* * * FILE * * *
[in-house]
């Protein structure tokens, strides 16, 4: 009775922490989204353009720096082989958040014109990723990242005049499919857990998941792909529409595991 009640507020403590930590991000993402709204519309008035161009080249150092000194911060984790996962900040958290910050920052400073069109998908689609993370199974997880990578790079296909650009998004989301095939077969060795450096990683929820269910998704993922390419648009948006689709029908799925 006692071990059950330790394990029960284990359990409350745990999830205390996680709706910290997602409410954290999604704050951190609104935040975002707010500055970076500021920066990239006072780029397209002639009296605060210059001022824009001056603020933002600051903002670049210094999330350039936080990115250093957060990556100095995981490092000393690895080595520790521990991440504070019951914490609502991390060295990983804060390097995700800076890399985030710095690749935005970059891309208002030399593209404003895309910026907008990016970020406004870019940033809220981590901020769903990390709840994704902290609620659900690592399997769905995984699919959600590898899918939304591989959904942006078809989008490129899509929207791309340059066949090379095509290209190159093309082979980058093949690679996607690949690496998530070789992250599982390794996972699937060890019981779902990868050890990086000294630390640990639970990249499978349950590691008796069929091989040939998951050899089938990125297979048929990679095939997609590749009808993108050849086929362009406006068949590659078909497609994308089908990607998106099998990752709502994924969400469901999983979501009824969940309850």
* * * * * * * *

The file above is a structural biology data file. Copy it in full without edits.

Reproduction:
[in-house]
């Protein structure tokens, strides 16, 4: 009775922490989204353009720096082989958040014109990723990242005049499919857990998941792909529409595991 009640507020403590930590991000993402709204519309008035161009080249150092000194911060984790996962900040958290910050920052400073069109998908689609993370199974997880990578790079296909650009998004989301095939077969060795450096990683929820269910998704993922390419648009948006689709029908799925 006692071990059950330790394990029960284990359990409350745990999830205390996680709706910290997602409410954290999604704050951190609104935040975002707010500055970076500021920066990239006072780029397209002639009296605060210059001022824009001056603020933002600051903002670049210094999330350039936080990115250093957060990556100095995981490092000393690895080595520790521990991440504070019951914490609502991390060295990983804060390097995700800076890399985030710095690749935005970059891309208002030399593209404003895309910026907008990016970020406004870019940033809220981590901020769903990390709840994704902290609620659900690592399997769905995984699919959600590898899918939304591989959904942006078809989008490129899509929207791309340059066949090379095509290209190159093309082979980058093949690679996607690949690496998530070789992250599982390794996972699937060890019981779902990868050890990086000294630390640990639970990249499978349950590691008796069929091989040939998951050899089938990125297979048929990679095939997609590749009808993108050849086929362009406006068949590659078909497609994308089908990607998106099998990752709502994924969400469901999983979501009824969940309850």